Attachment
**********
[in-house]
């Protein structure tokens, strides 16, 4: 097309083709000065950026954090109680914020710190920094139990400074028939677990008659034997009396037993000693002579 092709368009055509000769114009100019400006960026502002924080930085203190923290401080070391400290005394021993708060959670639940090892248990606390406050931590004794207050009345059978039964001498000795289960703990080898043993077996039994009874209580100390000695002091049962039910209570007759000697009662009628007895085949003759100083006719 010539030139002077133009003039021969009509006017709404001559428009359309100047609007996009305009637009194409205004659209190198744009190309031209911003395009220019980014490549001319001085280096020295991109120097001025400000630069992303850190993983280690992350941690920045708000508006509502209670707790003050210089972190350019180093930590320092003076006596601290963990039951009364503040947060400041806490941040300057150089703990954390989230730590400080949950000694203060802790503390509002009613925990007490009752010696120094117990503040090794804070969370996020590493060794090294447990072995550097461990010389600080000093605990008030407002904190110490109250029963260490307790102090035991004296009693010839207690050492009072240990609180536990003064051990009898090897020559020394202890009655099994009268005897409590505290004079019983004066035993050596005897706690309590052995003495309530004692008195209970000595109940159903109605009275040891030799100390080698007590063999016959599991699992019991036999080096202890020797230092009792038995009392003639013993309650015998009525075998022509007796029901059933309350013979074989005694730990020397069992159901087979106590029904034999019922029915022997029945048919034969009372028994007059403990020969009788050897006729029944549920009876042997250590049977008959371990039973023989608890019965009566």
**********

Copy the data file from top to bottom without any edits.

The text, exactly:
[in-house]
């Protein structure tokens, strides 16, 4: 097309083709000065950026954090109680914020710190920094139990400074028939677990008659034997009396037993000693002579 092709368009055509000769114009100019400006960026502002924080930085203190923290401080070391400290005394021993708060959670639940090892248990606390406050931590004794207050009345059978039964001498000795289960703990080898043993077996039994009874209580100390000695002091049962039910209570007759000697009662009628007895085949003759100083006719 010539030139002077133009003039021969009509006017709404001559428009359309100047609007996009305009637009194409205004659209190198744009190309031209911003395009220019980014490549001319001085280096020295991109120097001025400000630069992303850190993983280690992350941690920045708000508006509502209670707790003050210089972190350019180093930590320092003076006596601290963990039951009364503040947060400041806490941040300057150089703990954390989230730590400080949950000694203060802790503390509002009613925990007490009752010696120094117990503040090794804070969370996020590493060794090294447990072995550097461990010389600080000093605990008030407002904190110490109250029963260490307790102090035991004296009693010839207690050492009072240990609180536990003064051990009898090897020559020394202890009655099994009268005897409590505290004079019983004066035993050596005897706690309590052995003495309530004692008195209970000595109940159903109605009275040891030799100390080698007590063999016959599991699992019991036999080096202890020797230092009792038995009392003639013993309650015998009525075998022509007796029901059933309350013979074989005694730990020397069992159901087979106590029904034999019922029915022997029945048919034969009372028994007059403990020969009788050897006729029944549920009876042997250590049977008959371990039973023989608890019965009566």